Chess is, for me, very taxing.  It exhausts me.  And it is a great cost, in terms of life energy.  I cannot spend it that often.  I say this all as a man who runs for two hours every Saturday, then go back the next day, and do it again, about four hours running across a 25 hour period.  Its not like I am some weakling!

So there it is:  give me a tournament where I have a bed and shower three minutes away, if not two, with no travel, or god please, let it be for no more than one long day.  That I can do.

Chess is mental torture.  No point making it worse with additional physical torture!  Which it also is.

[1] I long since dispensed with my middle initial, the vestigial trace of childhood, which I gave up after my freshman year, at The Cooper Union. I was once David A. Korn, and how I loved it. Err!

But somehow, I had the good sense, when reestablishing my USCF membership in early 2011, to call myself David Allan Korn, after checking and seeing that there was another David Korn's.

It can get confusing out there. So for all of you who might consider taking the plunge--check first, and use a middle initial or name if you have one! Kudo's to Damon for the T. in Garrett. Smart man in more ways than one.

[2] For those unaware, Vancouver WA is just across the mighty Columbia River, from Portland Oregon. It is barely ten miles from downtown Portland, an area far bigger than most know, some 2.2M people: Wiki: 'The Portland–Vancouver–Hillsboro Metropolitan Statistical Area (MSA), the 23rd largest in the United States,[3][4] has a population of 2,226,009 (2010 Census). Of them, 1,789,580 live in Oregon (46.7% of the state's population) while the remaining 436,429 live in Washington (6.7% of state's population).'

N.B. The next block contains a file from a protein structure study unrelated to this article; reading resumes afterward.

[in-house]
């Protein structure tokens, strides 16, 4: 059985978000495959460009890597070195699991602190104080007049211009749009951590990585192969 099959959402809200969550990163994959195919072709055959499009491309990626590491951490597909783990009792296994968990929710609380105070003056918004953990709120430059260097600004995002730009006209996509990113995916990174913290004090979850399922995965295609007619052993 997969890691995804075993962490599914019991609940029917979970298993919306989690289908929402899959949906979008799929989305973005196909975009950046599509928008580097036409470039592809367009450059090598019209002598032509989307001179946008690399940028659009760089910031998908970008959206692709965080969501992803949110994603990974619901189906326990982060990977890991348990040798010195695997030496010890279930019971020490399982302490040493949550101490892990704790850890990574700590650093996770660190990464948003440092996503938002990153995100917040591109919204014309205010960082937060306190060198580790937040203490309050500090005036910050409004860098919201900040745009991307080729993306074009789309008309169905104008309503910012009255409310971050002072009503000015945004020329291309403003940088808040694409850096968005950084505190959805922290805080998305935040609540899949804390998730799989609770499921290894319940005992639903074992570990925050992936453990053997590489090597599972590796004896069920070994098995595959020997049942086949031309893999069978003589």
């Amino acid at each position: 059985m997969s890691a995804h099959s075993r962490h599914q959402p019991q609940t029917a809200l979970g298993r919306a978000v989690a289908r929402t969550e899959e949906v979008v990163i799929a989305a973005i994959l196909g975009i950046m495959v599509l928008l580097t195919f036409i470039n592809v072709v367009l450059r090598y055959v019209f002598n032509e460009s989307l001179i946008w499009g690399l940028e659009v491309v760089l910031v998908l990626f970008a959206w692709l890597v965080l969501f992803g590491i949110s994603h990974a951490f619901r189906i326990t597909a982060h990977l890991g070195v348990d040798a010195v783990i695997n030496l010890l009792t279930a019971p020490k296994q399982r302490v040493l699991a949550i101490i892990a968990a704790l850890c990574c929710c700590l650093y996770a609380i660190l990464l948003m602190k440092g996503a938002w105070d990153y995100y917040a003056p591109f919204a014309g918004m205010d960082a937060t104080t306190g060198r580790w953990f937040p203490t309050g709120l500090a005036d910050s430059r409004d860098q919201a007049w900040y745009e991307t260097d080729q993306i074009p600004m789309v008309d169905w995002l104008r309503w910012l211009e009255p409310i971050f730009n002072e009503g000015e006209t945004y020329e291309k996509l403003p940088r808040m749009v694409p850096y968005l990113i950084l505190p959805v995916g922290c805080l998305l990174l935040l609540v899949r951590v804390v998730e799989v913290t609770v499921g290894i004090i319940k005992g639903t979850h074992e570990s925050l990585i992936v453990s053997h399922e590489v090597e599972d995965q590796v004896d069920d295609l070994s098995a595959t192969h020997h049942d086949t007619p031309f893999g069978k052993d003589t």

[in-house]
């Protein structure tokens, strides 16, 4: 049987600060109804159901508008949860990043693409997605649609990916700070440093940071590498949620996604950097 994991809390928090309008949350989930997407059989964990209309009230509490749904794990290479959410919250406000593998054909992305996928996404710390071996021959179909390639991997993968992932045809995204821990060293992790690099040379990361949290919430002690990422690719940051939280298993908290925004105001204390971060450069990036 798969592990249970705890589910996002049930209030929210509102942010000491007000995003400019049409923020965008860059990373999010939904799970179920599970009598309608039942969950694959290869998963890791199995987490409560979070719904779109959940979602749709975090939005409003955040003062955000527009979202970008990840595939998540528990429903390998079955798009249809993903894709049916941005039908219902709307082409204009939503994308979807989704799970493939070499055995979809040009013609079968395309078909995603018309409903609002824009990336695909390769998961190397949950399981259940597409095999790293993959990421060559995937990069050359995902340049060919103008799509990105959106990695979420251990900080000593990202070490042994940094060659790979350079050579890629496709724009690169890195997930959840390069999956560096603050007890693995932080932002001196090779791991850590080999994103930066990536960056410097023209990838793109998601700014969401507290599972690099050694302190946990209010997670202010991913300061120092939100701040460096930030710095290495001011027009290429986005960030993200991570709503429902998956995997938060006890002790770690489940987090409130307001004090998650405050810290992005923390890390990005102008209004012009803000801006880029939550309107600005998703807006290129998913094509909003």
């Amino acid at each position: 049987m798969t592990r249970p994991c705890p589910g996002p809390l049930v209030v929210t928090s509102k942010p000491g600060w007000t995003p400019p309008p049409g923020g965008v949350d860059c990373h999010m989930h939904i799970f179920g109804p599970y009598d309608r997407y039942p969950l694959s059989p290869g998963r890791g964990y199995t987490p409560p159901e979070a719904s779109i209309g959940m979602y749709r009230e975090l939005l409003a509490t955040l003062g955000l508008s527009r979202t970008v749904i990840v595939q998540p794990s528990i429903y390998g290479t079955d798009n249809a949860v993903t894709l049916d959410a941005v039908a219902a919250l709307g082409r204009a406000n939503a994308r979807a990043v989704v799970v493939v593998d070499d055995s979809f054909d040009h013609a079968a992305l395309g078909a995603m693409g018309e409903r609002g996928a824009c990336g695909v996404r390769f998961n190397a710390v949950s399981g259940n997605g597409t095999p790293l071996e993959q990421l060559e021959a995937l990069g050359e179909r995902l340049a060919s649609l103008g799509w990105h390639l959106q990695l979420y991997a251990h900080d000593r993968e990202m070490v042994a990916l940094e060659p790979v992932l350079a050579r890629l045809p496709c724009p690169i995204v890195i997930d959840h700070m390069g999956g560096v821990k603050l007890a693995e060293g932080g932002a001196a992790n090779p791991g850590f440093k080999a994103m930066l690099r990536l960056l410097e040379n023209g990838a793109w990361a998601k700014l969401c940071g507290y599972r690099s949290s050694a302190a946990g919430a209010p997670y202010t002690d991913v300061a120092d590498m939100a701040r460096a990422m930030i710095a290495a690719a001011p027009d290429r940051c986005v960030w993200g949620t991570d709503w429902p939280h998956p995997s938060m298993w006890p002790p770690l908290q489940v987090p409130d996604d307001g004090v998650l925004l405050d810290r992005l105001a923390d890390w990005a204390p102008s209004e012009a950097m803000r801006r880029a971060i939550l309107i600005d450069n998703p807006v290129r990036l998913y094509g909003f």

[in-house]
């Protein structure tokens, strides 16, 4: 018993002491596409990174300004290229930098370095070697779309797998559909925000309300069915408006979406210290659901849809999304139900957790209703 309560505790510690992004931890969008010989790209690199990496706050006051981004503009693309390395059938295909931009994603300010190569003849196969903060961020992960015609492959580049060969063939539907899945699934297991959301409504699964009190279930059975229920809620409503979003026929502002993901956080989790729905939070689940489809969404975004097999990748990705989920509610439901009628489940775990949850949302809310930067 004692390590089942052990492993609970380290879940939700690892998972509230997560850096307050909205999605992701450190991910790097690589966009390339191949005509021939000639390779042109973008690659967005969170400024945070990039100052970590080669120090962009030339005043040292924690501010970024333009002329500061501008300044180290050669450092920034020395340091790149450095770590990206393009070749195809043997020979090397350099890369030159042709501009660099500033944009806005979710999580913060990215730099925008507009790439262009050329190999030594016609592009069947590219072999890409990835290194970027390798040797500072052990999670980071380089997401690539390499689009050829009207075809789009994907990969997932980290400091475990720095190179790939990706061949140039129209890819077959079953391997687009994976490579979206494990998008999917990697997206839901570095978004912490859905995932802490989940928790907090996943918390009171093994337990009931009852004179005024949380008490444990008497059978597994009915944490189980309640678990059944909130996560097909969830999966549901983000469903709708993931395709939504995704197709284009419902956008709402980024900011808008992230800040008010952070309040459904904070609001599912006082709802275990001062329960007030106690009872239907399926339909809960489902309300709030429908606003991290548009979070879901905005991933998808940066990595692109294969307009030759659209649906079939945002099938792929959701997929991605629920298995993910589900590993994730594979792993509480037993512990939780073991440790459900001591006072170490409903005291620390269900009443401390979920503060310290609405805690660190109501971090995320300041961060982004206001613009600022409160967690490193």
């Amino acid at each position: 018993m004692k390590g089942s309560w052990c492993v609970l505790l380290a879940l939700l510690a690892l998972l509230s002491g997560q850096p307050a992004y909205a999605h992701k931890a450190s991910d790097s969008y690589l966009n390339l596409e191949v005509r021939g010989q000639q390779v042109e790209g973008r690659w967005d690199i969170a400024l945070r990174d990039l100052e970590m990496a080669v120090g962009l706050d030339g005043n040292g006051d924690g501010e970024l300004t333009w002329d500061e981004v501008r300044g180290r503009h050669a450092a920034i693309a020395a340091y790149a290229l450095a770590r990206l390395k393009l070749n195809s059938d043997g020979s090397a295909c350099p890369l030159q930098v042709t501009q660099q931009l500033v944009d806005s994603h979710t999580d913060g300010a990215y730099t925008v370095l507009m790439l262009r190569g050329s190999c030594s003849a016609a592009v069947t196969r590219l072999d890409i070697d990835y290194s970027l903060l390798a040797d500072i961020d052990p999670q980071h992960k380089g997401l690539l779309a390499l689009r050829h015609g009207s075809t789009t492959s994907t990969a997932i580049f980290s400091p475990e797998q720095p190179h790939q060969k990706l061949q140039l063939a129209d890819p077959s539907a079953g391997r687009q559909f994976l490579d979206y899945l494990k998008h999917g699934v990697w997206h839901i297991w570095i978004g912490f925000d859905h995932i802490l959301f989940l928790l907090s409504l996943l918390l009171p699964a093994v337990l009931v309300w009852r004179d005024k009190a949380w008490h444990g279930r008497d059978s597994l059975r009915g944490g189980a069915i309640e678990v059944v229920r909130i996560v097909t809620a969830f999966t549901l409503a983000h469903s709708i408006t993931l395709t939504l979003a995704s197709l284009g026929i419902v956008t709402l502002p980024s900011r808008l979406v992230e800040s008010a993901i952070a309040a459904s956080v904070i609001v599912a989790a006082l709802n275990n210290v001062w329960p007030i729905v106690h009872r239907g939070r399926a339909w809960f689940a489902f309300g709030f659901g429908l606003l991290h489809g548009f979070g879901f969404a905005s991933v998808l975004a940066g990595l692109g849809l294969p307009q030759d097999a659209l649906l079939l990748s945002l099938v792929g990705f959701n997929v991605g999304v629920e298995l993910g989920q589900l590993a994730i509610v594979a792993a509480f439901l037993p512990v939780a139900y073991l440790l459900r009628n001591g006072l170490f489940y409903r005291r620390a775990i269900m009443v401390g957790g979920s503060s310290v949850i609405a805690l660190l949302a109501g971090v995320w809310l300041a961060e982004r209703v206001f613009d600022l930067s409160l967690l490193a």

{Kind readers, second link is worth a glance, MSA defined.  This is important.  This is what the planet is really comprised of now, as far as key factors goes.  So goes the MSA's, so goes earth!  Image linked here.  Fantastically cogent list, here.

[3] I had moved to Portland in late May 2012. I left Seattle, twenty years to THE week, at the end of October 2010, seeking refuge back at my childhood home, in West Caldwell, NJ. The last place outside New York where there is a farm. True. Running in the woods, I saw many dear. 55 minutes from NY. Just imagine.

[4]. I did get to see my dear old friend GM Yasser Seirawan (USCF Elo 2674), in the lobby of the Hilton for about ten minutes. Got to hug his wife Yvette, who I last saw over teriyaki with Yaz in, what was in, about 2007? I asked Yasser what she thought of me, shamelessly asking. She said that 'you have interesting friends'. Very nice lady. Very modest, like Yasser, unlike me. He and I could not arrange social time, and how did I try!

In the past I had always succeeded. He did, however, much to my surprise, honor his promise to watch me play in the Blitz Tournament. What round(s), I do not know. I cringe. He did write me the day after the tournament, where he placed 2nd, out of about 505 persons, so I was not totally out of the loop. Talk about tired. As Ron Daws once said, in his article in Playbook, what was it, some 1973 or so (I am that old), about how he felt after a marathon, 'I feel like a bag of smashed assholes'.